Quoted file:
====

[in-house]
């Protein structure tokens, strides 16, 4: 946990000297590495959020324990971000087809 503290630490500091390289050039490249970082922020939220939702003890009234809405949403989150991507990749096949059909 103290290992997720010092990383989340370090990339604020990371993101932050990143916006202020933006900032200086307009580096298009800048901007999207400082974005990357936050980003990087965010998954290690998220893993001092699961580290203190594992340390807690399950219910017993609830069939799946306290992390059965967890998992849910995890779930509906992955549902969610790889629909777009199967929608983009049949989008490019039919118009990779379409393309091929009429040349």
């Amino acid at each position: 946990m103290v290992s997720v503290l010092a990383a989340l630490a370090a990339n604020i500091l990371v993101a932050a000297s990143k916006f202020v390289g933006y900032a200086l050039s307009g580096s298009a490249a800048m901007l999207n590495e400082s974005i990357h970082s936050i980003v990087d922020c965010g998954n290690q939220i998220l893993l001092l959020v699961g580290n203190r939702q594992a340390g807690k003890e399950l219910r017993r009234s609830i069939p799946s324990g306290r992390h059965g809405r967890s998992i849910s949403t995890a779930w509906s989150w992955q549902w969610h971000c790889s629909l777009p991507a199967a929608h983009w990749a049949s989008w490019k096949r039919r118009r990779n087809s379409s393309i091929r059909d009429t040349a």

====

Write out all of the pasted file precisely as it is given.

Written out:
[in-house]
């Protein structure tokens, strides 16, 4: 946990000297590495959020324990971000087809 503290630490500091390289050039490249970082922020939220939702003890009234809405949403989150991507990749096949059909 103290290992997720010092990383989340370090990339604020990371993101932050990143916006202020933006900032200086307009580096298009800048901007999207400082974005990357936050980003990087965010998954290690998220893993001092699961580290203190594992340390807690399950219910017993609830069939799946306290992390059965967890998992849910995890779930509906992955549902969610790889629909777009199967929608983009049949989008490019039919118009990779379409393309091929009429040349």
């Amino acid at each position: 946990m103290v290992s997720v503290l010092a990383a989340l630490a370090a990339n604020i500091l990371v993101a932050a000297s990143k916006f202020v390289g933006y900032a200086l050039s307009g580096s298009a490249a800048m901007l999207n590495e400082s974005i990357h970082s936050i980003v990087d922020c965010g998954n290690q939220i998220l893993l001092l959020v699961g580290n203190r939702q594992a340390g807690k003890e399950l219910r017993r009234s609830i069939p799946s324990g306290r992390h059965g809405r967890s998992i849910s949403t995890a779930w509906s989150w992955q549902w969610h971000c790889s629909l777009p991507a199967a929608h983009w990749a049949s989008w490019k096949r039919r118009r990779n087809s379409s393309i091929r059909d009429t040349a």